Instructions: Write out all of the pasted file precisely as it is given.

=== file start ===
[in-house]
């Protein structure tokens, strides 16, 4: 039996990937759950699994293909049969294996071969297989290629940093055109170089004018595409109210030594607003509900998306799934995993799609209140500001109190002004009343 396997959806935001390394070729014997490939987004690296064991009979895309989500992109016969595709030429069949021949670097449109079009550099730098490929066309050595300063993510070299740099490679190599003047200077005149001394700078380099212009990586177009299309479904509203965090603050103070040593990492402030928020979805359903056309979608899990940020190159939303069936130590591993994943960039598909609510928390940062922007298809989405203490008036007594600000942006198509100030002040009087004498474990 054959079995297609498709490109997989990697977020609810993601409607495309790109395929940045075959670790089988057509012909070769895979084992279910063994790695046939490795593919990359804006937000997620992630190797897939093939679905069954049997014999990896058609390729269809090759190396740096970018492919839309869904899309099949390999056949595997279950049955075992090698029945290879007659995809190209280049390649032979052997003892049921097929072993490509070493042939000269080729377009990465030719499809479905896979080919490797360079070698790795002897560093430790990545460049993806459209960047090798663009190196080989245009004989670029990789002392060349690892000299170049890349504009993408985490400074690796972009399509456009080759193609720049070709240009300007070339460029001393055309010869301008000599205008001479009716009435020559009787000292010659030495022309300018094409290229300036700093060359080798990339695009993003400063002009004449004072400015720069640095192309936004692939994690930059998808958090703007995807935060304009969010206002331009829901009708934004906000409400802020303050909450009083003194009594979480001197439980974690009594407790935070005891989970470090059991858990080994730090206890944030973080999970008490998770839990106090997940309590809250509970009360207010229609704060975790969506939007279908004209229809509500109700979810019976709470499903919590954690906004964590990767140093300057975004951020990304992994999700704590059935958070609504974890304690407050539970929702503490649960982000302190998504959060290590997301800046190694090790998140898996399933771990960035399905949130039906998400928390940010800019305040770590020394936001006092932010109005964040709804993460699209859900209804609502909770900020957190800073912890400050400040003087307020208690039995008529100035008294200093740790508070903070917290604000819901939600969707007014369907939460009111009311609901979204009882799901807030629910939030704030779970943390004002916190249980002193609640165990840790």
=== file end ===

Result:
[in-house]
């Protein structure tokens, strides 16, 4: 039996990937759950699994293909049969294996071969297989290629940093055109170089004018595409109210030594607003509900998306799934995993799609209140500001109190002004009343 396997959806935001390394070729014997490939987004690296064991009979895309989500992109016969595709030429069949021949670097449109079009550099730098490929066309050595300063993510070299740099490679190599003047200077005149001394700078380099212009990586177009299309479904509203965090603050103070040593990492402030928020979805359903056309979608899990940020190159939303069936130590591993994943960039598909609510928390940062922007298809989405203490008036007594600000942006198509100030002040009087004498474990 054959079995297609498709490109997989990697977020609810993601409607495309790109395929940045075959670790089988057509012909070769895979084992279910063994790695046939490795593919990359804006937000997620992630190797897939093939679905069954049997014999990896058609390729269809090759190396740096970018492919839309869904899309099949390999056949595997279950049955075992090698029945290879007659995809190209280049390649032979052997003892049921097929072993490509070493042939000269080729377009990465030719499809479905896979080919490797360079070698790795002897560093430790990545460049993806459209960047090798663009190196080989245009004989670029990789002392060349690892000299170049890349504009993408985490400074690796972009399509456009080759193609720049070709240009300007070339460029001393055309010869301008000599205008001479009716009435020559009787000292010659030495022309300018094409290229300036700093060359080798990339695009993003400063002009004449004072400015720069640095192309936004692939994690930059998808958090703007995807935060304009969010206002331009829901009708934004906000409400802020303050909450009083003194009594979480001197439980974690009594407790935070005891989970470090059991858990080994730090206890944030973080999970008490998770839990106090997940309590809250509970009360207010229609704060975790969506939007279908004209229809509500109700979810019976709470499903919590954690906004964590990767140093300057975004951020990304992994999700704590059935958070609504974890304690407050539970929702503490649960982000302190998504959060290590997301800046190694090790998140898996399933771990960035399905949130039906998400928390940010800019305040770590020394936001006092932010109005964040709804993460699209859900209804609502909770900020957190800073912890400050400040003087307020208690039995008529100035008294200093740790508070903070917290604000819901939600969707007014369907939460009111009311609901979204009882799901807030629910939030704030779970943390004002916190249980002193609640165990840790």